Grete Möller was a ceramist. She produced classically-shaped vessels using a rich selection of glazes.
Grete Möller was born in Køge, Denmark in 1915. Her parents were Erik Gissemann, a merchant, and his wife, Jeanette Dagny née Tengstedt. In 1930 Grete Möller began to attend Kunsthåndværkerskolen in Copenhagen and she completed her training there three years later. Along with fellow ceramist Edith Sonne-Bruun she set up her own workshop in Herlev just outside of Copenhagen in 1934. The pair worked together until 1937.
Grete Möller then moved to Sweden where, for a time, she was married to Christian Jacob Hausel. They had a son named Ib who was born in 1938. The couple lived at Viggbyholm Internatskola, Sweden’s first co-educational boarding school. The school was founded on the principle of culture and the creative development of the individual. Theory and practise were given equal weight and Grete Möller spent a few years teaching “handens arbete” (handicrafts) at the school, which was located in Täby. After a while, however, her marriage failed.
Grete Möller then met Carl Torsten Möller, a ceramist and glass artist, who went by the name of Tom. They married in 1943 and then set up a joint ceramics workshop in Söder, Stockholm. The following year their daughter Mette was born. Grete Möller demonstrated her skills at the potter’s wheel at a handicrafts fair held in Blå hallen (the Blue Hall at Stockholm City Hall). On national Swedish radio she made the case for children to be allowed to play with clay. When NK-bo (Nordiska Kompaniet, a major Stockholm department store) presented The Swedish Room display both Tom and Grete Möller exhibited their artwork alongside major artists such as Viola Gråsten and Astrid Sampe.
In 1947 Grete Möller and her husband jointly held their first ‘solo’ exhibition at the applied arts hall at NK. For this display she had created “jydepotter” (Jute pots), following Danish inspiration, which Tom Möller then decorated and carved. If the vessels had a wooden lid then it was Tom who had carved it or created a small animal figure to serve as the lid of teapot. The couple’s work met with favourable response and the exhibition was well-attended. They held another joint exhibition in Seattle in 1949 and in New York in 1952. Five years after their debut display at NK they returned for another exhibition. The Dagens Nyheter newspaper described it thus: “a pure and beautiful exhibition of lithe thinly formed vessels, with very rough grey chamotte clay exteriors”. Grete Möller’s choice of glazes was also commended.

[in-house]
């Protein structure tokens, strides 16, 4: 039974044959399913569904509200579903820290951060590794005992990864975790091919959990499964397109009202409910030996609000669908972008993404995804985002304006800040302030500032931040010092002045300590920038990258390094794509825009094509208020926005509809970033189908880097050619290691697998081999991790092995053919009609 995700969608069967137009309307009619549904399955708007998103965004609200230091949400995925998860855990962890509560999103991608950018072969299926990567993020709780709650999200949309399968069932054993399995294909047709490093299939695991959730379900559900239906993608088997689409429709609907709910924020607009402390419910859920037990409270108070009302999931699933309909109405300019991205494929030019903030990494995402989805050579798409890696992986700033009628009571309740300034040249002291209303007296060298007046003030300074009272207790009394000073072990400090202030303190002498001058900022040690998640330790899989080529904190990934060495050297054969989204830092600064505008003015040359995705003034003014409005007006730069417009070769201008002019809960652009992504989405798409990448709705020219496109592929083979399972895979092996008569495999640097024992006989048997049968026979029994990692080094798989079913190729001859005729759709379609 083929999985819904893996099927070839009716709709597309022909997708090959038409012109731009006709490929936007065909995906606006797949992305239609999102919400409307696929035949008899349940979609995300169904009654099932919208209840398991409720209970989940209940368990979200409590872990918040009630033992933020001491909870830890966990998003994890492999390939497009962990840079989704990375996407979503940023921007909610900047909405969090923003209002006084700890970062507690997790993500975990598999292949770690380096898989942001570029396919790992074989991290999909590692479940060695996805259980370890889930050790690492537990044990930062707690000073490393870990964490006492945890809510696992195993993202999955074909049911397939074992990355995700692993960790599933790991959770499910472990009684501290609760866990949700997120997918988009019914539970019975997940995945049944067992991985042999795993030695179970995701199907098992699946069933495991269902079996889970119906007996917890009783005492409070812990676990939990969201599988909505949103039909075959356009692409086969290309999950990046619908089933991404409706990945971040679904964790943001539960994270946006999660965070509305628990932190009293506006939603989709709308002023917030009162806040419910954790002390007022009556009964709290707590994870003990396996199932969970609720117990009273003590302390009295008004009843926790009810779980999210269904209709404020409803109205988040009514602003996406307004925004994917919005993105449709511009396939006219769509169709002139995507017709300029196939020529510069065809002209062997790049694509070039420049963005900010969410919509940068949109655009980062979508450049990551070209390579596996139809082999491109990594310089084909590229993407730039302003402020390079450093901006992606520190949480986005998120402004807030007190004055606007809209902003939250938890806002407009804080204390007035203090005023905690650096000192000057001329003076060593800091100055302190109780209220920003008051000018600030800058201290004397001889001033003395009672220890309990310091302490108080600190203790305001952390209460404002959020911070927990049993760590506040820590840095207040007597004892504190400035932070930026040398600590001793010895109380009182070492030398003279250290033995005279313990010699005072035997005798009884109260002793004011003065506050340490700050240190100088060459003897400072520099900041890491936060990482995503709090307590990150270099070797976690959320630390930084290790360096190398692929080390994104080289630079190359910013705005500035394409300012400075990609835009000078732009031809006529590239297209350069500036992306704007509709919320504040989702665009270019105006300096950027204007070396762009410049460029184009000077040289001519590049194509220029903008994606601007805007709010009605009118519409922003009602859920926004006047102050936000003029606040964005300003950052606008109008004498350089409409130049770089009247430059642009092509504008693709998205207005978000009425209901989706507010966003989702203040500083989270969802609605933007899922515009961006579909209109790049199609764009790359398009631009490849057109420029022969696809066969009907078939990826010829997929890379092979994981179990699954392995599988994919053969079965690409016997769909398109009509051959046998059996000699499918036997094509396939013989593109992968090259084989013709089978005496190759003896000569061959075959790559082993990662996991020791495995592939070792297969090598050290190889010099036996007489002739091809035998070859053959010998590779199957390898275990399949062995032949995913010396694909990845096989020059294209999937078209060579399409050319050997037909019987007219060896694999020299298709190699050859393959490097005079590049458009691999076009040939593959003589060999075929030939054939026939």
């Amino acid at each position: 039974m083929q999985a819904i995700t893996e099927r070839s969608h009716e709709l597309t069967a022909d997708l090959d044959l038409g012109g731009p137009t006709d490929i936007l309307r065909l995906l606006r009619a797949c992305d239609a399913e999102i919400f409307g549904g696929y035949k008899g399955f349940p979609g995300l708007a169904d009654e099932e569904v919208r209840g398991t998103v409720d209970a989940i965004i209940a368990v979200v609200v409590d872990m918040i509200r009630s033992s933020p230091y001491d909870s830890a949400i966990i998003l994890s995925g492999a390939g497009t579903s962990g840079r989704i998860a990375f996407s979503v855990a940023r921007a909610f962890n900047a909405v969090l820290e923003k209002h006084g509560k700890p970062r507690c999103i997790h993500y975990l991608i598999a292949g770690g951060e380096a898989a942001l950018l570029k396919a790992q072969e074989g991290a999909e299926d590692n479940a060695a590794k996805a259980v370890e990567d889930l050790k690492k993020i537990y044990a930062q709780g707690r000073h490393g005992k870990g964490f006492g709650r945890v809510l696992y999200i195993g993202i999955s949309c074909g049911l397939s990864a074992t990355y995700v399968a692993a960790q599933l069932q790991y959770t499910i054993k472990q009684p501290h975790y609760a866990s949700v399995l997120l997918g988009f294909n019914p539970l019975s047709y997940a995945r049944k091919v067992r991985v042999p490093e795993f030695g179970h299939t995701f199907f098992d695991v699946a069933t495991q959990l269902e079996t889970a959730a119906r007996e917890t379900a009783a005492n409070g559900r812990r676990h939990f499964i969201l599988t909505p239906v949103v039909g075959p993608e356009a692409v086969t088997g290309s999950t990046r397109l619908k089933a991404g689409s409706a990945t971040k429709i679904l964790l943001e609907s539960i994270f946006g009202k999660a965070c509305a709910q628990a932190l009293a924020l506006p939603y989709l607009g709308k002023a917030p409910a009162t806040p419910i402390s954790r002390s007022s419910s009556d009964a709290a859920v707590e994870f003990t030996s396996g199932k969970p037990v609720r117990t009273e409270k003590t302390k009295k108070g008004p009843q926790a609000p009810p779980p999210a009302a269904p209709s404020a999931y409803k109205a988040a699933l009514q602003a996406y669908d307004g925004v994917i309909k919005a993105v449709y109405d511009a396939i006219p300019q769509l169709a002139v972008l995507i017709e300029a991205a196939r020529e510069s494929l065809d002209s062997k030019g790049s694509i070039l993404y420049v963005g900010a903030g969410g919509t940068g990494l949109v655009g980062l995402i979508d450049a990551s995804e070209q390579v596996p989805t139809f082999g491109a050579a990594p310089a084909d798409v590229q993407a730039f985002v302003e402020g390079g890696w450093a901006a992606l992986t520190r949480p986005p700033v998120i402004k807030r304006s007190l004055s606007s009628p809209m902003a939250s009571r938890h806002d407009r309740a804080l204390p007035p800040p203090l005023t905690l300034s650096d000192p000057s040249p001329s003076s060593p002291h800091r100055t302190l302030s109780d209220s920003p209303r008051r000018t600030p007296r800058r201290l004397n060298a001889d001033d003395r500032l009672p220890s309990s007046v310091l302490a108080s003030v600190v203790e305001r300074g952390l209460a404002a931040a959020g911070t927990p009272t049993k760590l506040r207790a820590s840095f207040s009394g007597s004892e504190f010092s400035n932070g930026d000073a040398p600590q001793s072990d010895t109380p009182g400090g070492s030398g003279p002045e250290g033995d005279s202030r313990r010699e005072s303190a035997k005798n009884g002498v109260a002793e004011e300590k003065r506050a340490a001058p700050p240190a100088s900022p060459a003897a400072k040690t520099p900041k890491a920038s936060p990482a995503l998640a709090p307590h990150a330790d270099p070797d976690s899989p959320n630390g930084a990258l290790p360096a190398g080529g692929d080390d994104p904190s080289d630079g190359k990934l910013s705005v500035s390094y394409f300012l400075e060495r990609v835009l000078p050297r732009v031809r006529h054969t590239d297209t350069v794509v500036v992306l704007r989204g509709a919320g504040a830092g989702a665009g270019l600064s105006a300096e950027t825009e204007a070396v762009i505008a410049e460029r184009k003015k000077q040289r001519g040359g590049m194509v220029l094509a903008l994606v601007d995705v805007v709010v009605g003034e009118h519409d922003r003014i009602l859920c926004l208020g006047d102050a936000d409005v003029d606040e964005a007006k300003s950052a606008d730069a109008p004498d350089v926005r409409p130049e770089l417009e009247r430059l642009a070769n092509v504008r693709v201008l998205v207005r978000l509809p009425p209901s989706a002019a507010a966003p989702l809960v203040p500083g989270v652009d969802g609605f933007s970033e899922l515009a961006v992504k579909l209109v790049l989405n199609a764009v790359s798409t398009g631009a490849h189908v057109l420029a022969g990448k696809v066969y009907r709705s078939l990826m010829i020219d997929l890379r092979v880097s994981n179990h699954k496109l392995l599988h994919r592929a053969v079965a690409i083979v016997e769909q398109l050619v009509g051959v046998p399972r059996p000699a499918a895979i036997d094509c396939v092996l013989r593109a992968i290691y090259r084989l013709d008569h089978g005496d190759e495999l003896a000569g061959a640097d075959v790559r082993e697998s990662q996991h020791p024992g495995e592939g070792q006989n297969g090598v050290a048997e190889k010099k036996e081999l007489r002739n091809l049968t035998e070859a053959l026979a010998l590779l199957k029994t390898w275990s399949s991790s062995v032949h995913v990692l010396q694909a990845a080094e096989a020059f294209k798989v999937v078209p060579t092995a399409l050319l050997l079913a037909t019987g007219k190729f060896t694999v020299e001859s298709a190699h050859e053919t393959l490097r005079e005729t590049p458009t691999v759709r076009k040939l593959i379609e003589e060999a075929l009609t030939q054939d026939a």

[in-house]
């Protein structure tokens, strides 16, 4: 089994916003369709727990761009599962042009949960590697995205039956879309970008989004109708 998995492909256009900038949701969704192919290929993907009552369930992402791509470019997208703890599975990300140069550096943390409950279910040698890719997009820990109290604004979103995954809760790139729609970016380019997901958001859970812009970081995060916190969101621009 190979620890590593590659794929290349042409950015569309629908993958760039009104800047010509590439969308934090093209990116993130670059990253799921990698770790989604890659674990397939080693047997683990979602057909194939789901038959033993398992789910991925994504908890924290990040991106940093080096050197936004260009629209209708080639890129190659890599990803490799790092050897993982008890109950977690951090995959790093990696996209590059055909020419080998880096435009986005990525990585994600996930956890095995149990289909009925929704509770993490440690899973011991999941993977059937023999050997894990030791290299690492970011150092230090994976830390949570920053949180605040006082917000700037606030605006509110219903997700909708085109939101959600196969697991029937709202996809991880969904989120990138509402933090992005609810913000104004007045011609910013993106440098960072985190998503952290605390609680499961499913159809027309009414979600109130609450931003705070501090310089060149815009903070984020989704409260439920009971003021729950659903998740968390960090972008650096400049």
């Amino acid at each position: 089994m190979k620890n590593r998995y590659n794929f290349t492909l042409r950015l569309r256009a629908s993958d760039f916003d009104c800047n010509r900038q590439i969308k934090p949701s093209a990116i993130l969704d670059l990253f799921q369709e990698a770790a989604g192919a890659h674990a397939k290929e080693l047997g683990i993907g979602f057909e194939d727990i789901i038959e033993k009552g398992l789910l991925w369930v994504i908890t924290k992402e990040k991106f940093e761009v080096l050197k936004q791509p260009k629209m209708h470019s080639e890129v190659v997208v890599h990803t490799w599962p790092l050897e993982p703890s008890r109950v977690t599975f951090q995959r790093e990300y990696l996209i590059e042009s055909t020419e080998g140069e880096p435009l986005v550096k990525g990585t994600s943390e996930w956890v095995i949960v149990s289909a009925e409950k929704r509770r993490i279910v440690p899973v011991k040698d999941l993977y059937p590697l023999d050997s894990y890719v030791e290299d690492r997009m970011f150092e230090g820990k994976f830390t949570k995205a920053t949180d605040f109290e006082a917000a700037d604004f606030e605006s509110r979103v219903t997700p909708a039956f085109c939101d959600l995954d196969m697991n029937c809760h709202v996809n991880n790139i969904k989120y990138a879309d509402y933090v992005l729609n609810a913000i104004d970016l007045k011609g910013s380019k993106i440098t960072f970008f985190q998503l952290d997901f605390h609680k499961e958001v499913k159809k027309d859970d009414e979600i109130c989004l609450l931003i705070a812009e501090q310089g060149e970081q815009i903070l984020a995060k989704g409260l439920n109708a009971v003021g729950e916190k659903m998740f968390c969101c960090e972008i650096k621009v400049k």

Grete Möller worked in clay for many years and her ceramics were created in a personal albeit classical style. She produced everyday items which were intended for use but were also quite decorative. She employed a whole range of different glazes, salt and ash glazes, transparent faintly greenish celadon glazes and the dark, classical oriental Tenmoku glaze. She signed her ceramic works Grete, with a heart. When the item was produced jointly with her husband it was signed Grete – Tom.
In 1957 the couple received a stipend from Kungafonden, King Gustav VI Adolf’s 70th-birthday fund for Swedish culture. Two years later they received another stipend, this time from the Helge Ax:son Johnsons stiftelse. The couple further collaborated with the likes of Signe Persson-Melin when NK held a display of Danish and Swedish stoneware. At Svensk Hemslöjd Grete Möller had a solo exhibit of tubs and jars created in muted tones of earthy brown, mustard yellow, and blue-grey. Svensk Form arranged an exhibition of table settings as art and science in 1959 which included Edna Martin and Astrid Sampe’s table-cloths furnished with ceramics made by Karin Björquist and Tom and Grete Möller.
Hertha Hillfon and Tyra Lundgren were another pair of co-exhibitors at the 1960 Milan triennale. In December 1962 Grete Möller was delighted to receive Kågepriset in recognition of being a “bowl-turner with exceedingly distinctive designs and subtle rustic aspects who uses a nuanced range of glazes”. It wasn’t long before she also received two work stipends from Statens Konstnärsstipendienämnd. Grete Möller also won third place in the 1967 Hantverkslotteriet prize competition for handicrafted utensils in ceramics.
Grete Möller and Tom split up in 1977. She then began to work as a teacher at Nyckelviksskolan, a private school on Lidingö. During the 1980s Grete Möller was a member of the artist’s collective Konstnärernas kollektivverkstad. She had begun to take an interest in Chinese and Japanese ceramics. The last time her work was displayed at an exhibition was in March 1983 at Japanska magasinet in Stockholm. There her ceramic tea bowls were shown along with work by Bo Arenander, Anne-Sophie Runius and Jan Sisefsky.
Grete Möller’s work can be seen at Stockholm National museum, at the Victoria and Albert Museum in London, and at the Museum of Modern Art in New York.
Grete Möller died in Stockholm on 21 January 2000. She lived to be 84 years old and was laid to rest in the Memorial Garden at the Woodland Cemetery in Stockholm.